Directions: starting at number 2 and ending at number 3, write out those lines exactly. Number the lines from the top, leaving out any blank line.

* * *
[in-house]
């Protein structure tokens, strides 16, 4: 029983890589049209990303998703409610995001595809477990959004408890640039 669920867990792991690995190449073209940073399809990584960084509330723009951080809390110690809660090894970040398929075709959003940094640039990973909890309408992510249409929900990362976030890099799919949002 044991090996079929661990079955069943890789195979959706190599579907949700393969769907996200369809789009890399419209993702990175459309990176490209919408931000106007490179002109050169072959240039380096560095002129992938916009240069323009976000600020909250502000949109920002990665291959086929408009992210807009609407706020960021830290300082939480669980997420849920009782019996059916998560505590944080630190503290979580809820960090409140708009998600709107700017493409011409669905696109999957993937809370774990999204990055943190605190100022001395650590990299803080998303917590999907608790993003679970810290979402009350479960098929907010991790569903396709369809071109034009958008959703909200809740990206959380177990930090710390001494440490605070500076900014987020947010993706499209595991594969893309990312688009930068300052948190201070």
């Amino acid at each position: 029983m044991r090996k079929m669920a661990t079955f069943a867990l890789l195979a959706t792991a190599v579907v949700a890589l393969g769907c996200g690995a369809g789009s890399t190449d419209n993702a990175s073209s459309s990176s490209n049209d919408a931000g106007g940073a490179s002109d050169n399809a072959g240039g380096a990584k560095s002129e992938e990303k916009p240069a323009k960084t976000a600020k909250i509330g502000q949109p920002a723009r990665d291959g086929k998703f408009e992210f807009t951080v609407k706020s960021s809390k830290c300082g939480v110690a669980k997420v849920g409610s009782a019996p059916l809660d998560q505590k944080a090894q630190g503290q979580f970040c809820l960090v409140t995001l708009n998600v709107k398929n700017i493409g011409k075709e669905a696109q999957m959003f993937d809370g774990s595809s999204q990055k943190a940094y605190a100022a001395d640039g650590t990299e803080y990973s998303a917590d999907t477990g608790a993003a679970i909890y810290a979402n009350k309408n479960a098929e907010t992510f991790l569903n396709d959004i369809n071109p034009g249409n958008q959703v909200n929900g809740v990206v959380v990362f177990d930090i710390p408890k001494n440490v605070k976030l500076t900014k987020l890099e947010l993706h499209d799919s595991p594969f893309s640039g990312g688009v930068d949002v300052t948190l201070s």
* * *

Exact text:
């Protein structure tokens, strides 16, 4: 029983890589049209990303998703409610995001595809477990959004408890640039 669920867990792991690995190449073209940073399809990584960084509330723009951080809390110690809660090894970040398929075709959003940094640039990973909890309408992510249409929900990362976030890099799919949002 044991090996079929661990079955069943890789195979959706190599579907949700393969769907996200369809789009890399419209993702990175459309990176490209919408931000106007490179002109050169072959240039380096560095002129992938916009240069323009976000600020909250502000949109920002990665291959086929408009992210807009609407706020960021830290300082939480669980997420849920009782019996059916998560505590944080630190503290979580809820960090409140708009998600709107700017493409011409669905696109999957993937809370774990999204990055943190605190100022001395650590990299803080998303917590999907608790993003679970810290979402009350479960098929907010991790569903396709369809071109034009958008959703909200809740990206959380177990930090710390001494440490605070500076900014987020947010993706499209595991594969893309990312688009930068300052948190201070």
């Amino acid at each position: 029983m044991r090996k079929m669920a661990t079955f069943a867990l890789l195979a959706t792991a190599v579907v949700a890589l393969g769907c996200g690995a369809g789009s890399t190449d419209n993702a990175s073209s459309s990176s490209n049209d919408a931000g106007g940073a490179s002109d050169n399809a072959g240039g380096a990584k560095s002129e992938e990303k916009p240069a323009k960084t976000a600020k909250i509330g502000q949109p920002a723009r990665d291959g086929k998703f408009e992210f807009t951080v609407k706020s960021s809390k830290c300082g939480v110690a669980k997420v849920g409610s009782a019996p059916l809660d998560q505590k944080a090894q630190g503290q979580f970040c809820l960090v409140t995001l708009n998600v709107k398929n700017i493409g011409k075709e669905a696109q999957m959003f993937d809370g774990s595809s999204q990055k943190a940094y605190a100022a001395d640039g650590t990299e803080y990973s998303a917590d999907t477990g608790a993003a679970i909890y810290a979402n009350k309408n479960a098929e907010t992510f991790l569903n396709d959004i369809n071109p034009g249409n958008q959703v909200n929900g809740v990206v959380v990362f177990d930090i710390p408890k001494n440490v605070k976030l500076t900014k987020l890099e947010l993706h499209d799919s595991p594969f893309s640039g990312g688009v930068d949002v300052t948190l201070s």